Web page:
Tax exemptions at CIIE set to boost international commerce

Updated: Nov 3, 2020 Print
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Gardeners trim a lawn featuring the image of Jinbao, the mascot of the China International Import Expo, at the National Exhibition and Convention Center in Shanghai on Oct 15. [Photo by Yang Jianzheng/For China Daily]

Experts expect more companies to do business with each other

China announced on Oct 12 tax exemptions on certain foreign goods to be sold at the third China International Import Expo, a win-win move set to benefit both global sellers and Chinese buyers, according to experts and business representatives.

Import duties, value-added taxes on imported goods and consumption taxes will be waived on a specified quantity of products across five categories, including machinery, electrical equipment and medical devices, according to a circular jointly released by the Ministry of Finance, the General Administration of Customs and the State Taxation Administration.

Exhibitors who do not fit into any of the five categories can also enjoy the policy for sales under $20,000, the circular stated.

The number of items that are eligible for tax relief is subject to a cap. For example, exhibitors of mechanical and electrical equipment can enjoy exemptions for up to 12 items each, while exhibitors of medical devices get a maximum of five.

The exemptions do not apply to goods including tobacco, alcoholic beverages, automobiles, and endangered species of animals and plants and their products.

Both importers and exporters stand to benefit from the tax exemptions, according to Wang Zhigang, deputy director of the Research Center for Macroeconomics at the Chinese Academy of Fiscal Sciences.

"For China as the importer, the policy is conducive to increasing the volume of imports and optimizing the structure of imports, which helps promote China's dual circulation development model," he said.

The dual circulation development model, proposed by China to bolster its economic resilience and that of the world's, is centered on domestic circulation and the promotion of the integration of domestic and global economies.

"Some of the imports eligible for the tax relief are areas where China comes up short," Wang said. "Increasing imports of these products will aid the high-quality development of China's industry and drive advances in production technology."

"For exporters from overseas, the tax exemptions will bring them more orders and help them create jobs."

One of the product categories is medical devices, which Wang thinks reflects the people-centered philosophy of development.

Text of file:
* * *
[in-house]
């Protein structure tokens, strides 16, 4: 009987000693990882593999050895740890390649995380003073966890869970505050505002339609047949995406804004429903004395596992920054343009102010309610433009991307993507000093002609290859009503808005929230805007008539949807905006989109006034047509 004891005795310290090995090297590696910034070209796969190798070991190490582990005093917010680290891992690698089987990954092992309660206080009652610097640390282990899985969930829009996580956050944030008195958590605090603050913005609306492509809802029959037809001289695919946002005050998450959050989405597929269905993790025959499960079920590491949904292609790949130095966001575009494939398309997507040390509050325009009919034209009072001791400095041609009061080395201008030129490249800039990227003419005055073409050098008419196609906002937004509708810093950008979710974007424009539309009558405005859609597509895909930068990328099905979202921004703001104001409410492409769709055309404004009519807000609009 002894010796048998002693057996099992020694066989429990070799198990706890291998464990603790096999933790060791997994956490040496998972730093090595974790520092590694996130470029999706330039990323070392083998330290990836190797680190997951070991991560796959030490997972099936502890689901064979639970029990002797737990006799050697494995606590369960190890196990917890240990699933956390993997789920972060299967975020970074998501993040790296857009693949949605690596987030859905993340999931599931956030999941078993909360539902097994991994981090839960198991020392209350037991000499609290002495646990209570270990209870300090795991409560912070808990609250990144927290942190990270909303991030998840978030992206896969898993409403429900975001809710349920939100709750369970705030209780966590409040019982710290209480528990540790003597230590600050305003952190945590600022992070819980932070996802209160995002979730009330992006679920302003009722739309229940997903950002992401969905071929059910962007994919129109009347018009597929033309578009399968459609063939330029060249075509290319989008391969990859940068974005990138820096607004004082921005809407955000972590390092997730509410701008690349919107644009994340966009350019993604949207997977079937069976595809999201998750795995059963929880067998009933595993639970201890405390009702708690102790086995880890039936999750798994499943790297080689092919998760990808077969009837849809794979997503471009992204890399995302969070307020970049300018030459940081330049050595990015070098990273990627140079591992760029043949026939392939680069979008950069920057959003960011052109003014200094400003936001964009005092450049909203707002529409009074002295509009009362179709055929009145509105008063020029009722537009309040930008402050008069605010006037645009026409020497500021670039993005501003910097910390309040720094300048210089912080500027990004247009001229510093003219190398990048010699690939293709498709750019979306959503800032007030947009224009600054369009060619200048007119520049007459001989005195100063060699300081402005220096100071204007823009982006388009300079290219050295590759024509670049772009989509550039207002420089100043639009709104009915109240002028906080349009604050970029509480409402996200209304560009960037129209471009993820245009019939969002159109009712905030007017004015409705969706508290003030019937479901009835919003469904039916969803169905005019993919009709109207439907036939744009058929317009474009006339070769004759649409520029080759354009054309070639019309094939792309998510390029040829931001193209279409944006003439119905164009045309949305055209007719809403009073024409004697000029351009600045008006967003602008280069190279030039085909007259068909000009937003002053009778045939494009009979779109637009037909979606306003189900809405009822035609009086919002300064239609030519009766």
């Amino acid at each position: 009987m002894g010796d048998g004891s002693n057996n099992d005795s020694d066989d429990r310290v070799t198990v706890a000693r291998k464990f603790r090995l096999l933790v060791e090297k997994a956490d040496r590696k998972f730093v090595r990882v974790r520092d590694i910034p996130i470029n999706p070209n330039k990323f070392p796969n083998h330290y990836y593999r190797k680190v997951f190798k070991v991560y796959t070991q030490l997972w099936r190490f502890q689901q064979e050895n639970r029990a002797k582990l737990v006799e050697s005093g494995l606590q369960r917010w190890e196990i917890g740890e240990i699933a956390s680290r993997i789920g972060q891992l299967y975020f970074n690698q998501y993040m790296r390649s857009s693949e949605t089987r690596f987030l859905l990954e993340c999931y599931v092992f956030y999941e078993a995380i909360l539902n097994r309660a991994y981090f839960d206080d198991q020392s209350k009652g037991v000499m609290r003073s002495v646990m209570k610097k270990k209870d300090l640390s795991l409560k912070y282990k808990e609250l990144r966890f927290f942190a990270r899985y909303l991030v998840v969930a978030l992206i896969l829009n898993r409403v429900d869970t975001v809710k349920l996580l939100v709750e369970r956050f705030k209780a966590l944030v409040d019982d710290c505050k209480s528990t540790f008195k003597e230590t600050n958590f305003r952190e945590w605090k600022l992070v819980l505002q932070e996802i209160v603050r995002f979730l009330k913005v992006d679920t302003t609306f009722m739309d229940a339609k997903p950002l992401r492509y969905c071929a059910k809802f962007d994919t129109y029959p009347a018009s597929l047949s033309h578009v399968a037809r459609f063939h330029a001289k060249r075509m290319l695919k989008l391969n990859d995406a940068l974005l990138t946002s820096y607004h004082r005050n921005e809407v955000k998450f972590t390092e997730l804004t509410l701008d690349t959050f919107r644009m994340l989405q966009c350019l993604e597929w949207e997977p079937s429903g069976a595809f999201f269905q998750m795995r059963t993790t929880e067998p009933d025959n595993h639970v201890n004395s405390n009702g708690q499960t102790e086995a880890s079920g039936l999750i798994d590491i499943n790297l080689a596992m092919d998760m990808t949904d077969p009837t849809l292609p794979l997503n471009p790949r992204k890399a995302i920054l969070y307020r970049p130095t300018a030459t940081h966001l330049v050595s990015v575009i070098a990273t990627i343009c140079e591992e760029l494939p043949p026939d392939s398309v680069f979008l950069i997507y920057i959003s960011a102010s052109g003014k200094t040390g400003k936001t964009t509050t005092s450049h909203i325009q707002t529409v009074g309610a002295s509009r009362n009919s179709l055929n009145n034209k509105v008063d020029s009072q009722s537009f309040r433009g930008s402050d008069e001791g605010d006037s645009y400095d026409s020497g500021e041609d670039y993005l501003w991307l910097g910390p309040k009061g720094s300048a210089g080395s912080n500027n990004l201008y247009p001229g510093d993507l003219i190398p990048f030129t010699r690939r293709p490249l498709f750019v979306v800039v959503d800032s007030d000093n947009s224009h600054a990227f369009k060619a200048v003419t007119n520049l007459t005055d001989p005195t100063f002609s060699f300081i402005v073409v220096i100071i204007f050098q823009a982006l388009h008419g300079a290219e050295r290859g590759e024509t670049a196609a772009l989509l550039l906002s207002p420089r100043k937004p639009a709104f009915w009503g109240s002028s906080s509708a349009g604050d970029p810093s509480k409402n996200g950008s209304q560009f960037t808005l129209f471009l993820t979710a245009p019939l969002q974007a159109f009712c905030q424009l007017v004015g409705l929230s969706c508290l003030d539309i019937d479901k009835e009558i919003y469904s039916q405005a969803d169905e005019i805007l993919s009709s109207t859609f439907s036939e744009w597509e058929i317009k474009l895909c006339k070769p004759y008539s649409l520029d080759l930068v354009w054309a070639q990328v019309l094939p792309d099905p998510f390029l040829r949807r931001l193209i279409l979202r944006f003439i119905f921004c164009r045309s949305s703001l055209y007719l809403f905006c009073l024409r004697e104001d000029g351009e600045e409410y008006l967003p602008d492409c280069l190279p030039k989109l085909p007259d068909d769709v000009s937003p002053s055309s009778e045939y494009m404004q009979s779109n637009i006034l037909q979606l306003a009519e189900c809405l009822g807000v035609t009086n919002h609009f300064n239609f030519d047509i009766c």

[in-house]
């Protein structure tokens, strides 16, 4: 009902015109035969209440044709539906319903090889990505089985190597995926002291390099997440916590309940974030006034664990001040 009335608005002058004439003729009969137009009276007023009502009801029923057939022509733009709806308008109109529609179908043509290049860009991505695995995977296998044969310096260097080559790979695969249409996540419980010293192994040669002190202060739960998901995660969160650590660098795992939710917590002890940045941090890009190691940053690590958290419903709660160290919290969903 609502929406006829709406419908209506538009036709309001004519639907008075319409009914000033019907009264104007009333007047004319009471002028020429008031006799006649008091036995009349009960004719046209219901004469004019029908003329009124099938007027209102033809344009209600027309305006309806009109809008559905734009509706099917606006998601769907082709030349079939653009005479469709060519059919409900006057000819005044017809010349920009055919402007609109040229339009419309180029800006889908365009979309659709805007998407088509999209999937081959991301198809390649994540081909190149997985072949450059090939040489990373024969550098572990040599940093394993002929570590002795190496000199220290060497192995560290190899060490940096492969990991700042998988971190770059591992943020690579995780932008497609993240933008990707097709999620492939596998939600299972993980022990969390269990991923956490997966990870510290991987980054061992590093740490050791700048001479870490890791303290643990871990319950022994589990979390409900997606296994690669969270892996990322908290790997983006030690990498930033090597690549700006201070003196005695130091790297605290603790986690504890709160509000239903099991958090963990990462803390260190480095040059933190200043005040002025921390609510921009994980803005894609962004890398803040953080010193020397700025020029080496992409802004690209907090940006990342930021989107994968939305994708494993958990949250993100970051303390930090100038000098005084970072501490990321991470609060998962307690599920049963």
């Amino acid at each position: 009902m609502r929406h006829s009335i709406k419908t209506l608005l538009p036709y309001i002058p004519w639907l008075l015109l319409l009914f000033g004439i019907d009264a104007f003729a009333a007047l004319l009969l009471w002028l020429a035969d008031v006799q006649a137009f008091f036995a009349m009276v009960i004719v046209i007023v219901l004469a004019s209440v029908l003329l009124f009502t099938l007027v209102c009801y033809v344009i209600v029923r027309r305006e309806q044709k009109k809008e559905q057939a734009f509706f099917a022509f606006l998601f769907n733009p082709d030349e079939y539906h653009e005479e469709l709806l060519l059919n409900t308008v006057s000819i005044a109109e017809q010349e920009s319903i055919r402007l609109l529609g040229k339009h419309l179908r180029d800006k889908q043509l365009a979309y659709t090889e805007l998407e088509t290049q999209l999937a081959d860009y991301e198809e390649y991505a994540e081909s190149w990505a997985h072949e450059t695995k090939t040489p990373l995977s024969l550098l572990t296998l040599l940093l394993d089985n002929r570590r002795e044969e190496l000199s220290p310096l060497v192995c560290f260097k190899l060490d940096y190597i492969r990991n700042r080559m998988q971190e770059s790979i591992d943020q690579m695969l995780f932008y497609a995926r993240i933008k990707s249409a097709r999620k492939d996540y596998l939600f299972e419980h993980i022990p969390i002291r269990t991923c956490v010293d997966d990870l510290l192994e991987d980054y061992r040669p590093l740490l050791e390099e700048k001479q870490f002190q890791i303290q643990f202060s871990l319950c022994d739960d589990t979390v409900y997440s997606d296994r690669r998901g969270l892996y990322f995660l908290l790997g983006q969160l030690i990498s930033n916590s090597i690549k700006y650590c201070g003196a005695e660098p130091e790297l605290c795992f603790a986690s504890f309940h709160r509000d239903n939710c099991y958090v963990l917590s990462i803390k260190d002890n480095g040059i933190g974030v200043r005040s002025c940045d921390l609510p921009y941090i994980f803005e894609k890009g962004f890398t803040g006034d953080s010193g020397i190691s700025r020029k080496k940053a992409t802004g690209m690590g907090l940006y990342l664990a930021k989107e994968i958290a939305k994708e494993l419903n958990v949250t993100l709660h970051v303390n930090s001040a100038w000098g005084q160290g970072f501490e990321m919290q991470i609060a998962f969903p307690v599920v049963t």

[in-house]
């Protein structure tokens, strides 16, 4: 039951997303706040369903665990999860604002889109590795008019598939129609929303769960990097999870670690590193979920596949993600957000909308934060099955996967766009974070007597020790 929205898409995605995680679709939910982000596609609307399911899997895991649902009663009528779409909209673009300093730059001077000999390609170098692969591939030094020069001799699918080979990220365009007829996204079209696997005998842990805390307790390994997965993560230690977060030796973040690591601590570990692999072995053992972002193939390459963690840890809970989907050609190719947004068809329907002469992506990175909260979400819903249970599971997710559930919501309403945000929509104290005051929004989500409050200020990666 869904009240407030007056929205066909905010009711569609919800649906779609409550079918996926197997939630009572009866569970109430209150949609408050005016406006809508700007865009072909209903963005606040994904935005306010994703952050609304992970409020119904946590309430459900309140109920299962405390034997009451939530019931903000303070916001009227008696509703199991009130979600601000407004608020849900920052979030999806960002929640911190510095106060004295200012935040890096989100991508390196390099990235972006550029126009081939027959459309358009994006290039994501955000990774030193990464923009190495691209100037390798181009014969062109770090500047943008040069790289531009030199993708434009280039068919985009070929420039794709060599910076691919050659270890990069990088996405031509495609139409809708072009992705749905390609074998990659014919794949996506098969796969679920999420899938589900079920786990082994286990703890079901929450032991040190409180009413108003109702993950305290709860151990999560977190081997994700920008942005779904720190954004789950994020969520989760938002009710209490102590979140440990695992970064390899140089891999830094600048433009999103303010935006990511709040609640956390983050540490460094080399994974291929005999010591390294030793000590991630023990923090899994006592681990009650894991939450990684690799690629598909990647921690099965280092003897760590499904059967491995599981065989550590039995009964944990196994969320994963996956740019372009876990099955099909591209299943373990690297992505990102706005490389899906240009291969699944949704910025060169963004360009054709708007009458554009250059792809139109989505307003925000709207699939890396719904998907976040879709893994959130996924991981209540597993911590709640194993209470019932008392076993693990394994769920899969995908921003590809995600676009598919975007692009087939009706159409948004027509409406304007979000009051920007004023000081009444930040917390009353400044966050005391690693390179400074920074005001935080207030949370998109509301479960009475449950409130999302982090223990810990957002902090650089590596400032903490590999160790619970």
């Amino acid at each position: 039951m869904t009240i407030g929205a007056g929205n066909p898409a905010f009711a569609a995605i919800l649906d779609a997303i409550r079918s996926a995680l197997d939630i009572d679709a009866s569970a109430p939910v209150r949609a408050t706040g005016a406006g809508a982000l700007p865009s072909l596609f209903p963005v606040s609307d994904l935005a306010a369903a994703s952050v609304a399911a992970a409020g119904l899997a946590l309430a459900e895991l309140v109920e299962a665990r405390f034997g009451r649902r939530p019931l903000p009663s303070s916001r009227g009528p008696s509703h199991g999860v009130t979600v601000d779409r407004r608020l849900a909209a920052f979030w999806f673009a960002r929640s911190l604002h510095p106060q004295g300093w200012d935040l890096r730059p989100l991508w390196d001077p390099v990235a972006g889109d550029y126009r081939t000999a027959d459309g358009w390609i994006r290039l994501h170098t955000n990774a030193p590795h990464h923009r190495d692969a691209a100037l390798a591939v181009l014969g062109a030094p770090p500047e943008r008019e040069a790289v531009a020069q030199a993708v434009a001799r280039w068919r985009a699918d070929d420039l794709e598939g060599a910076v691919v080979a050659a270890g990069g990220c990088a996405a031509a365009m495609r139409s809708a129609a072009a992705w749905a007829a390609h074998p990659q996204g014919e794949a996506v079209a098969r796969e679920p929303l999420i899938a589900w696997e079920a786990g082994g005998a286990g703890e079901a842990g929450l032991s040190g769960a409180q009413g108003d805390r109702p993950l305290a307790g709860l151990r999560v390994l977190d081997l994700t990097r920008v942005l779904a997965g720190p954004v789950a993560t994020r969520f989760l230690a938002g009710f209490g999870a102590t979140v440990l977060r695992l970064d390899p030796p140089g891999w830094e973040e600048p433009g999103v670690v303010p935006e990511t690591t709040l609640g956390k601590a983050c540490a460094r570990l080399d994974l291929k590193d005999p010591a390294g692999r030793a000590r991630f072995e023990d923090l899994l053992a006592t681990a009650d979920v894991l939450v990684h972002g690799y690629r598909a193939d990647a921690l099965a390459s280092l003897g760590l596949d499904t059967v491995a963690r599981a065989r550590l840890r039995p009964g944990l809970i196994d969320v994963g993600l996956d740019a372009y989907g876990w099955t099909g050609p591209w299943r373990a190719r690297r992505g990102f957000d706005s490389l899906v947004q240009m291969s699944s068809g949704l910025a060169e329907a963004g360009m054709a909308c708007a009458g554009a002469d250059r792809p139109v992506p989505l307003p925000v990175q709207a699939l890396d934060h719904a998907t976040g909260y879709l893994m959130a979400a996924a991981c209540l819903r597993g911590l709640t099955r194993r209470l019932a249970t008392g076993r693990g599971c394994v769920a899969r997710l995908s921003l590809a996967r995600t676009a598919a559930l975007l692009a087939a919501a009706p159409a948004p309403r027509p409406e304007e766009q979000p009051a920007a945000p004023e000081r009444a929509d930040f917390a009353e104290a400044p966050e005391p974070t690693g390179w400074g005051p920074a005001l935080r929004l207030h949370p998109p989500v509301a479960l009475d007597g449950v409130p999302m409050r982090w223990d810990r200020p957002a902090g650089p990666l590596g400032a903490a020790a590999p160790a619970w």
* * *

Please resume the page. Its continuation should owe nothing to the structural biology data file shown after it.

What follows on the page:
"Importing medical equipment can also help meet Chinese people's needs for high-quality medical services in their daily lives," he added.

Compared with the first and second CIIE, where the import value-added tax and consumption tax were levied at 70 percent, the upcoming third CIIE will waive these two items "in a bid to create a greater sense of gain for exhibitors and traders, thereby enhancing the expo's role as a vehicle to increase imports and optimize the structure of imported goods," according to the CIIE Bureau.

The tax policy will become a CIIE fixture starting from the third edition, and this "demonstrates China's firm commitment to opening up further and is set to ensure the high standards of the expo", the bureau added.

Wang said making the tax policy a fixture will help stabilize exhibitors' expectations and enable them to prepare their CIIE plans accordingly in advance. "Companies will be able to set their production targets for a relatively more predictable future, which helps ensure their normal production and operation," Wang said.

Exhibitors of the third CIIE have also welcomed the tax exemptions.

Construction machinery provider Wirtgen will be attending the CIIE for the first time this year. One of its latest products, the cold recycler W 380 CR, is eligible for the tax exemptions, according to a representative of the Germany-headquartered company.

"The tax exemptions will create tangible benefits for eligible exhibitors by directly cutting the cost of importing their products to China," the representative said.

"Exhibitors on the receiving end of the tax exemptions will be able to offer a more attractive quote for buyers, which will lower their purchasing costs," she said. "The win-win situation will expedite the application of new products and new technology in China and contribute to the technological advances in industry."

The normalization of the tax policy also signals that the Chinese government values bringing in advanced technologies and products from overseas, which boosts companies' confidence in the Chinese market, the Wirtgen representative added.

She said Wirtgen hopes the tax policy is here to stay and that the application and approval process will be more efficient and standardized.

Li Yang, head of the CIIE team at United States-based diagnostic solutions provider PerkinElmer, said, "The normalization of the tax policy enables our company to prepare its CIIE plan in advance.

"Knowing the policy will be implemented at future CIIEs, we will be able to make a stronger case for introducing to China the most advanced products from overseas."

Having the best exhibits on display will in turn draw more visitors, who will potentially bring sales, Li noted. He added that his company hopes incentive policies for buyers can also be rolled out to further cooperation among all parties.

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